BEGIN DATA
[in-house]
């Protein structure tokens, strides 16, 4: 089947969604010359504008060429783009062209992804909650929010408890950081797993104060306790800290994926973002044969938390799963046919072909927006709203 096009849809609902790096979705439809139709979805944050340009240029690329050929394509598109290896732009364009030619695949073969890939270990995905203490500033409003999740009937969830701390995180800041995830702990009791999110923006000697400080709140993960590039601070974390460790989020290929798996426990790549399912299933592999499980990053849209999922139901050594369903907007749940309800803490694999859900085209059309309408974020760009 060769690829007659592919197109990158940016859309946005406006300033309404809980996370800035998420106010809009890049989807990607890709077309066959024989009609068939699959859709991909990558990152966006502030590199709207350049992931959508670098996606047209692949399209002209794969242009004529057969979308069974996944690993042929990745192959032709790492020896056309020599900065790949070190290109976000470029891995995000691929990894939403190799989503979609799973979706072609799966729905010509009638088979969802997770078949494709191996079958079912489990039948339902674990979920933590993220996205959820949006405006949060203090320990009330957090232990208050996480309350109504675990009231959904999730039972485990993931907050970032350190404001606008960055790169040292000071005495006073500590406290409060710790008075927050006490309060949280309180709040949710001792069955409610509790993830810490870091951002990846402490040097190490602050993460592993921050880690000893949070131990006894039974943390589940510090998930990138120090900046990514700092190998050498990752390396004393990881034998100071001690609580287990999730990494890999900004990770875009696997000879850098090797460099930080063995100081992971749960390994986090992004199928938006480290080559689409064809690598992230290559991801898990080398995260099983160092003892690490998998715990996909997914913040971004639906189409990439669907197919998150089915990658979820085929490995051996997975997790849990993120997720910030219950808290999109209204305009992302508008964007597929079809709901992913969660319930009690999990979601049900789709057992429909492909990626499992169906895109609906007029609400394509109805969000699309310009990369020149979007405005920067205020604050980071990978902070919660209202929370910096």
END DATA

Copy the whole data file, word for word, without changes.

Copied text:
[in-house]
């Protein structure tokens, strides 16, 4: 089947969604010359504008060429783009062209992804909650929010408890950081797993104060306790800290994926973002044969938390799963046919072909927006709203 096009849809609902790096979705439809139709979805944050340009240029690329050929394509598109290896732009364009030619695949073969890939270990995905203490500033409003999740009937969830701390995180800041995830702990009791999110923006000697400080709140993960590039601070974390460790989020290929798996426990790549399912299933592999499980990053849209999922139901050594369903907007749940309800803490694999859900085209059309309408974020760009 060769690829007659592919197109990158940016859309946005406006300033309404809980996370800035998420106010809009890049989807990607890709077309066959024989009609068939699959859709991909990558990152966006502030590199709207350049992931959508670098996606047209692949399209002209794969242009004529057969979308069974996944690993042929990745192959032709790492020896056309020599900065790949070190290109976000470029891995995000691929990894939403190799989503979609799973979706072609799966729905010509009638088979969802997770078949494709191996079958079912489990039948339902674990979920933590993220996205959820949006405006949060203090320990009330957090232990208050996480309350109504675990009231959904999730039972485990993931907050970032350190404001606008960055790169040292000071005495006073500590406290409060710790008075927050006490309060949280309180709040949710001792069955409610509790993830810490870091951002990846402490040097190490602050993460592993921050880690000893949070131990006894039974943390589940510090998930990138120090900046990514700092190998050498990752390396004393990881034998100071001690609580287990999730990494890999900004990770875009696997000879850098090797460099930080063995100081992971749960390994986090992004199928938006480290080559689409064809690598992230290559991801898990080398995260099983160092003892690490998998715990996909997914913040971004639906189409990439669907197919998150089915990658979820085929490995051996997975997790849990993120997720910030219950808290999109209204305009992302508008964007597929079809709901992913969660319930009690999990979601049900789709057992429909492909990626499992169906895109609906007029609400394509109805969000699309310009990369020149979007405005920067205020604050980071990978902070919660209202929370910096």